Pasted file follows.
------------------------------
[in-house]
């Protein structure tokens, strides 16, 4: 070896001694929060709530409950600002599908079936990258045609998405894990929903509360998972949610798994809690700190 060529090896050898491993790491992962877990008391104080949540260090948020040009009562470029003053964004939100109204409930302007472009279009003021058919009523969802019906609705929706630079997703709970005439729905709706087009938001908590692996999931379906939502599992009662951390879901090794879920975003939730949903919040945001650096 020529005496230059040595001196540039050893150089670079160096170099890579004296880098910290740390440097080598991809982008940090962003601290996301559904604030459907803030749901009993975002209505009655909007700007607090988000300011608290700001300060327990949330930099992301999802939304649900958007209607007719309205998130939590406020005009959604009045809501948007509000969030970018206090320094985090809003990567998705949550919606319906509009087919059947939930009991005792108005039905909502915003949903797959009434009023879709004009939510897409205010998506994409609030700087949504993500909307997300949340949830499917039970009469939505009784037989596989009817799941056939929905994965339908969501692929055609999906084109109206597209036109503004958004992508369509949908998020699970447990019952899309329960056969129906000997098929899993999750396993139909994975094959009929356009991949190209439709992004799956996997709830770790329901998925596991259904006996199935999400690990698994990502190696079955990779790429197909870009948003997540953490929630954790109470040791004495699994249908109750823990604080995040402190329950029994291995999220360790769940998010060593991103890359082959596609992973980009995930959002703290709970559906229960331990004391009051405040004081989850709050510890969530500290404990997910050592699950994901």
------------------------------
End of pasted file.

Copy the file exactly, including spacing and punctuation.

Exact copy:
[in-house]
């Protein structure tokens, strides 16, 4: 070896001694929060709530409950600002599908079936990258045609998405894990929903509360998972949610798994809690700190 060529090896050898491993790491992962877990008391104080949540260090948020040009009562470029003053964004939100109204409930302007472009279009003021058919009523969802019906609705929706630079997703709970005439729905709706087009938001908590692996999931379906939502599992009662951390879901090794879920975003939730949903919040945001650096 020529005496230059040595001196540039050893150089670079160096170099890579004296880098910290740390440097080598991809982008940090962003601290996301559904604030459907803030749901009993975002209505009655909007700007607090988000300011608290700001300060327990949330930099992301999802939304649900958007209607007719309205998130939590406020005009959604009045809501948007509000969030970018206090320094985090809003990567998705949550919606319906509009087919059947939930009991005792108005039905909502915003949903797959009434009023879709004009939510897409205010998506994409609030700087949504993500909307997300949340949830499917039970009469939505009784037989596989009817799941056939929905994965339908969501692929055609999906084109109206597209036109503004958004992508369509949908998020699970447990019952899309329960056969129906000997098929899993999750396993139909994975094959009929356009991949190209439709992004799956996997709830770790329901998925596991259904006996199935999400690990698994990502190696079955990779790429197909870009948003997540953490929630954790109470040791004495699994249908109750823990604080995040402190329950029994291995999220360790769940998010060593991103890359082959596609992973980009995930959002703290709970559906229960331990004391009051405040004081989850709050510890969530500290404990997910050592699950994901």